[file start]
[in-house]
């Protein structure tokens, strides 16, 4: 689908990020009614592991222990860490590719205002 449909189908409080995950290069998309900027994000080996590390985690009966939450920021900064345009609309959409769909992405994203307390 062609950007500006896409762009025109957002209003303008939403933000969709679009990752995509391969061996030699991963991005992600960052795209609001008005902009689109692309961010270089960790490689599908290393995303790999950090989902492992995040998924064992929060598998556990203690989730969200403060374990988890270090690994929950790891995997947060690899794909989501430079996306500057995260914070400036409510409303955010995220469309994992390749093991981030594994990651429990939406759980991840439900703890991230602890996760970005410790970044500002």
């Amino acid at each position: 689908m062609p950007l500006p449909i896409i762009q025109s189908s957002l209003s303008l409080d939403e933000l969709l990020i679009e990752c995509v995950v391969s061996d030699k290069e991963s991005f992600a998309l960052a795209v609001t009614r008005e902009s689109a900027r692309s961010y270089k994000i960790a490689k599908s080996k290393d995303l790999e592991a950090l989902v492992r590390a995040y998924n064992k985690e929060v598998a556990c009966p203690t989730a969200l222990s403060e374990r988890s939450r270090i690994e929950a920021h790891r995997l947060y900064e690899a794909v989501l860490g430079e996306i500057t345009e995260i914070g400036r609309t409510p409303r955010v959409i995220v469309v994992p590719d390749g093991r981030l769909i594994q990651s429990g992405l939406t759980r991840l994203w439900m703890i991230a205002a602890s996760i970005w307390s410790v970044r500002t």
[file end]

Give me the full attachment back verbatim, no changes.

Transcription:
[in-house]
């Protein structure tokens, strides 16, 4: 689908990020009614592991222990860490590719205002 449909189908409080995950290069998309900027994000080996590390985690009966939450920021900064345009609309959409769909992405994203307390 062609950007500006896409762009025109957002209003303008939403933000969709679009990752995509391969061996030699991963991005992600960052795209609001008005902009689109692309961010270089960790490689599908290393995303790999950090989902492992995040998924064992929060598998556990203690989730969200403060374990988890270090690994929950790891995997947060690899794909989501430079996306500057995260914070400036409510409303955010995220469309994992390749093991981030594994990651429990939406759980991840439900703890991230602890996760970005410790970044500002």
């Amino acid at each position: 689908m062609p950007l500006p449909i896409i762009q025109s189908s957002l209003s303008l409080d939403e933000l969709l990020i679009e990752c995509v995950v391969s061996d030699k290069e991963s991005f992600a998309l960052a795209v609001t009614r008005e902009s689109a900027r692309s961010y270089k994000i960790a490689k599908s080996k290393d995303l790999e592991a950090l989902v492992r590390a995040y998924n064992k985690e929060v598998a556990c009966p203690t989730a969200l222990s403060e374990r988890s939450r270090i690994e929950a920021h790891r995997l947060y900064e690899a794909v989501l860490g430079e996306i500057t345009e995260i914070g400036r609309t409510p409303r955010v959409i995220v469309v994992p590719d390749g093991r981030l769909i594994q990651s429990g992405l939406t759980r991840l994203w439900m703890i991230a205002a602890s996760i970005w307390s410790v970044r500002t």